Another way to train this behavior is to set up visitors to come to your home at previously agreed times. As the first person comes to the door you should instruct your dog to sit and stay. Then, and only then, the visitors are let in. Your dog should be kept in a sit while the visitor enters and the person should give a treat to the dog as they pass and go to sit down. After 5 minutes, the visitor should leave by the back door, come to the front door and repeat the process. The second entry should be easier as your dog will have just seen the person and the element of excitement and novelty will be reduced. If you can repeat this 4-6 times for each visitor, the dog will have plenty of opportunity to learn the new task.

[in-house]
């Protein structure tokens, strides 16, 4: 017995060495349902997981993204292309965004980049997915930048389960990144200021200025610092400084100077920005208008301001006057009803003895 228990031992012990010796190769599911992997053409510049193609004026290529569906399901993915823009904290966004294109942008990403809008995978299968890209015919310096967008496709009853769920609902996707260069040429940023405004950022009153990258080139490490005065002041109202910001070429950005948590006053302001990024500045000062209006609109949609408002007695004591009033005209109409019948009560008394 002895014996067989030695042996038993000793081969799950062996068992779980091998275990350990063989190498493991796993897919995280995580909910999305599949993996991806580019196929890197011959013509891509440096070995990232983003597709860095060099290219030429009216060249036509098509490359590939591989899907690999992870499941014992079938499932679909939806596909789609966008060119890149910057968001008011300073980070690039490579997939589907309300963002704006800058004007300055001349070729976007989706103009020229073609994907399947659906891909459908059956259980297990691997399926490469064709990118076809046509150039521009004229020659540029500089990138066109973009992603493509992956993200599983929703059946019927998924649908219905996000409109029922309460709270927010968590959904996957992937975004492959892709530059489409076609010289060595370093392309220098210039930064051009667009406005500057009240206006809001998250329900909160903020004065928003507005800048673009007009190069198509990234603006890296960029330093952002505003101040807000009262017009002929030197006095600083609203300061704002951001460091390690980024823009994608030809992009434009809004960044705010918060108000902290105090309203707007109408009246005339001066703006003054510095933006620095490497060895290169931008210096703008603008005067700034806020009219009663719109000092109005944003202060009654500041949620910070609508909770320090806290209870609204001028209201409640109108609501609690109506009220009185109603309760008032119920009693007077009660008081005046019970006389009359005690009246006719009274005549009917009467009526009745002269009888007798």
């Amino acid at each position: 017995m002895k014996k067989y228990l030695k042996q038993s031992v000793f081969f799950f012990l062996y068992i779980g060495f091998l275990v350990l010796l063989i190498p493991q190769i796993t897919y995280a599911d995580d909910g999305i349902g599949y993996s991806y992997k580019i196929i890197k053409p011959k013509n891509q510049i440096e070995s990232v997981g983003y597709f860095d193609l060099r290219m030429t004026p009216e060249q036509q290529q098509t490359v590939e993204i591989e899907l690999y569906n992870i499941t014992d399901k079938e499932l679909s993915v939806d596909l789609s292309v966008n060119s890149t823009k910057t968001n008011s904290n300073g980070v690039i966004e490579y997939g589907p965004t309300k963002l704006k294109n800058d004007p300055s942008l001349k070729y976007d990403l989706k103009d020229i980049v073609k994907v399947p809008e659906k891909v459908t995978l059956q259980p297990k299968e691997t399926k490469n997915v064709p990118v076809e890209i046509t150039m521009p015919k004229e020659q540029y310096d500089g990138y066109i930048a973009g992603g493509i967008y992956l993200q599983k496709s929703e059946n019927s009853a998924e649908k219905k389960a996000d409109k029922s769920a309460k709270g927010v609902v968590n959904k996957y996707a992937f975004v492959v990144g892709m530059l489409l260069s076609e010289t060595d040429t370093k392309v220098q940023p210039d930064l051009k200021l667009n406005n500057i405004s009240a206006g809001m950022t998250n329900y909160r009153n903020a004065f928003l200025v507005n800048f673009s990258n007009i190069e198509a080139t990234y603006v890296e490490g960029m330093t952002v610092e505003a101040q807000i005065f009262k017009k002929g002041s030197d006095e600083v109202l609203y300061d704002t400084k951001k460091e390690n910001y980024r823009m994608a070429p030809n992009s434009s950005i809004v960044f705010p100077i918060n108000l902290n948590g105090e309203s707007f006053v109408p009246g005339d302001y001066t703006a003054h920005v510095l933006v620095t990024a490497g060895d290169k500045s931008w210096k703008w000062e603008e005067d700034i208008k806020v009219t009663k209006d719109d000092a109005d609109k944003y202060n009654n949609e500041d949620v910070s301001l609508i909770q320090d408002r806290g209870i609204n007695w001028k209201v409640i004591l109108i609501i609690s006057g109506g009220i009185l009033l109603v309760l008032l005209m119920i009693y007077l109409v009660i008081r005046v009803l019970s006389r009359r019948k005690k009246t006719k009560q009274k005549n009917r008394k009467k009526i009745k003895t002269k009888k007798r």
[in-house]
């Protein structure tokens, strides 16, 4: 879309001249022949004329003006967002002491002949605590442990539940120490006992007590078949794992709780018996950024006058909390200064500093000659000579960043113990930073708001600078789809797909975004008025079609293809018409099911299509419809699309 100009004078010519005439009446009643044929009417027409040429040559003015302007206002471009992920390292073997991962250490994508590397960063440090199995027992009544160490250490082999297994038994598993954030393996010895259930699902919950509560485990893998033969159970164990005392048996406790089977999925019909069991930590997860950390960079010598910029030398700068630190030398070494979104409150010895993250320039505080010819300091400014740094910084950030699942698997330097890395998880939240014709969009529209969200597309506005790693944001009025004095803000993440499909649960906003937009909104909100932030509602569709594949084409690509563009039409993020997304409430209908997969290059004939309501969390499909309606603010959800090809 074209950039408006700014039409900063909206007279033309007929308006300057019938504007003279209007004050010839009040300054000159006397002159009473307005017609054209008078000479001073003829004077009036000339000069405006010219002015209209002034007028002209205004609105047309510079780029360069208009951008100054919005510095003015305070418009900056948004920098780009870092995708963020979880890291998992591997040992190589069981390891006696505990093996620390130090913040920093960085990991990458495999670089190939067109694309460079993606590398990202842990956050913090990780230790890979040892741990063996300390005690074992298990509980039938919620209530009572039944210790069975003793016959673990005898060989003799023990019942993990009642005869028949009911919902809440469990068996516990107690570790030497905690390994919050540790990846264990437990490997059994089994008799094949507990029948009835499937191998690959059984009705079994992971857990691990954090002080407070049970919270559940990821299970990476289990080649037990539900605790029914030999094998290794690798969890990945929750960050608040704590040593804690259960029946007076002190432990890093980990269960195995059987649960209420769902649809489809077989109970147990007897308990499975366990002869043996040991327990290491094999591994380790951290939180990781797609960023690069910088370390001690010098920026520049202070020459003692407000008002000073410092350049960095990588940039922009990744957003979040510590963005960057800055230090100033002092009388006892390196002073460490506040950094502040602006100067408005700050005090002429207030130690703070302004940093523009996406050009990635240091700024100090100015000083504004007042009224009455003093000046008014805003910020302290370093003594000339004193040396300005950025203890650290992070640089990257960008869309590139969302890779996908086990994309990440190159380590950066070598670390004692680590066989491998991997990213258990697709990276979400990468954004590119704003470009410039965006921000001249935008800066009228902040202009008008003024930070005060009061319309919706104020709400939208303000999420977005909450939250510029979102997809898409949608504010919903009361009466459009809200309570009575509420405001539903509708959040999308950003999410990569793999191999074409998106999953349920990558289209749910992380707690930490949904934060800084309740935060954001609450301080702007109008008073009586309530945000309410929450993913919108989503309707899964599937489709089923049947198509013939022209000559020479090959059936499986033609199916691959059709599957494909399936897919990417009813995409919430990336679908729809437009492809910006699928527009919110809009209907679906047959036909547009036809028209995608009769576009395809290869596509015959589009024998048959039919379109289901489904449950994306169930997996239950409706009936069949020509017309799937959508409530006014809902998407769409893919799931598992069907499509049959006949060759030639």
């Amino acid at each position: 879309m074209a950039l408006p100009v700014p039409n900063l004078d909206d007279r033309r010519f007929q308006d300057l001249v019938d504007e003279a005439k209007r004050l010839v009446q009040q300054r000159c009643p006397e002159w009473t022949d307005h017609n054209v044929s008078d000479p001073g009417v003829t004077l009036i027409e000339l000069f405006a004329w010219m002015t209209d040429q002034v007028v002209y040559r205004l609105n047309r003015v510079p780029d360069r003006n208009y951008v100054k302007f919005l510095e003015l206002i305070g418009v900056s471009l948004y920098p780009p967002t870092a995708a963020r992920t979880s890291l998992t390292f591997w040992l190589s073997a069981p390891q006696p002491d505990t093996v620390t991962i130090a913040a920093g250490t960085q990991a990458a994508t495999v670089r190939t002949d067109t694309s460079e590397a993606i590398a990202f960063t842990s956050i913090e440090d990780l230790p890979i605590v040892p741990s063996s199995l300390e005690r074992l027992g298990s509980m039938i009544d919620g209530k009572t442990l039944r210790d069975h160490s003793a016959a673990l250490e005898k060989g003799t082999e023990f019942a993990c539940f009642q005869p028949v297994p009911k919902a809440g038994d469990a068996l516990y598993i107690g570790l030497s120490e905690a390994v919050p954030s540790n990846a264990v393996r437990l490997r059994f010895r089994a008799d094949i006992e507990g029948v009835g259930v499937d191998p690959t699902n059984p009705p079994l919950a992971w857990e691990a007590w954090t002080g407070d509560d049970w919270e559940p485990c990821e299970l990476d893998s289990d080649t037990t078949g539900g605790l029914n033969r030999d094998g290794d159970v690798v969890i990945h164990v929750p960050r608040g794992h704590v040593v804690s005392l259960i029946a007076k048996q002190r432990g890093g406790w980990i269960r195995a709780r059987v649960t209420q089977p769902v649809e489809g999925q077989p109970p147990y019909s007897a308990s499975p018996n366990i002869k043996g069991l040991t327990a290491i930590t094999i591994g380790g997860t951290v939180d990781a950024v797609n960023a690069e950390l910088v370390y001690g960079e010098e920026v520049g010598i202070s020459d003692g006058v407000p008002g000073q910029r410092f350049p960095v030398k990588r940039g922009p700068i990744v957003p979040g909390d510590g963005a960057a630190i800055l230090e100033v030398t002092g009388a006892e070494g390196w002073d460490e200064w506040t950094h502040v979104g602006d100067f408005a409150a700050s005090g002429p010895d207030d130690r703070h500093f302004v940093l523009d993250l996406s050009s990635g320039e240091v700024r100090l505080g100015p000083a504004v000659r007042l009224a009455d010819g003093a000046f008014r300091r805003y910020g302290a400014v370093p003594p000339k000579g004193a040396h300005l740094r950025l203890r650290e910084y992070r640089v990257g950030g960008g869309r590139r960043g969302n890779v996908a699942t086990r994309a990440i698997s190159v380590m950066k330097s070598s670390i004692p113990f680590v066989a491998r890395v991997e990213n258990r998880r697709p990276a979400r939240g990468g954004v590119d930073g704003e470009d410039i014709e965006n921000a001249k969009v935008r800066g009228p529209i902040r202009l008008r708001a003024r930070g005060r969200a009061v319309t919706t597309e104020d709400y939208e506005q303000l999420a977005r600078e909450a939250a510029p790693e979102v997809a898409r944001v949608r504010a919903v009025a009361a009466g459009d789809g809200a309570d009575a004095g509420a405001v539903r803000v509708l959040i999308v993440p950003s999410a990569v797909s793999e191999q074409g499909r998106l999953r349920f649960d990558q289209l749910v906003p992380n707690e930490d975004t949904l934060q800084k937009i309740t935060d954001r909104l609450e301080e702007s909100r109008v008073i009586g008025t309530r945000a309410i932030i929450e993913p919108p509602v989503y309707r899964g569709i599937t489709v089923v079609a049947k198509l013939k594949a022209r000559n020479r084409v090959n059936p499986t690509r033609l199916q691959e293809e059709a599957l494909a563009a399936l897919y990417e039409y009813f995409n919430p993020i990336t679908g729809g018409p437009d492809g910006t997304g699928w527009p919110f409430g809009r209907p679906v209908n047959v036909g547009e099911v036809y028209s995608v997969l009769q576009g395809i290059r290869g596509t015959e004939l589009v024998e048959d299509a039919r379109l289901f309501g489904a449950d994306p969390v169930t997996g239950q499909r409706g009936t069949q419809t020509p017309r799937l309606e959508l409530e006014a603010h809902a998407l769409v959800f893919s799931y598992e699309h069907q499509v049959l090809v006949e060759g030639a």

Once you understand the motivation, and have trained a new task, you need to be sure you have identified all the reinforcement for the behavior If the dog succeeds in getting any attention for the jumping behavior, then the dog will continue to jump. Attention may be petting, pushing away (which resembles play behavior), and even mild reprimands which can be paradoxically reinforcing for a dog who really wants attention. To change this behavior you need to remove ALL reinforcement. This means that you do not look, speak, touch or interact with the dog IN ANY WAY when it jumps on you.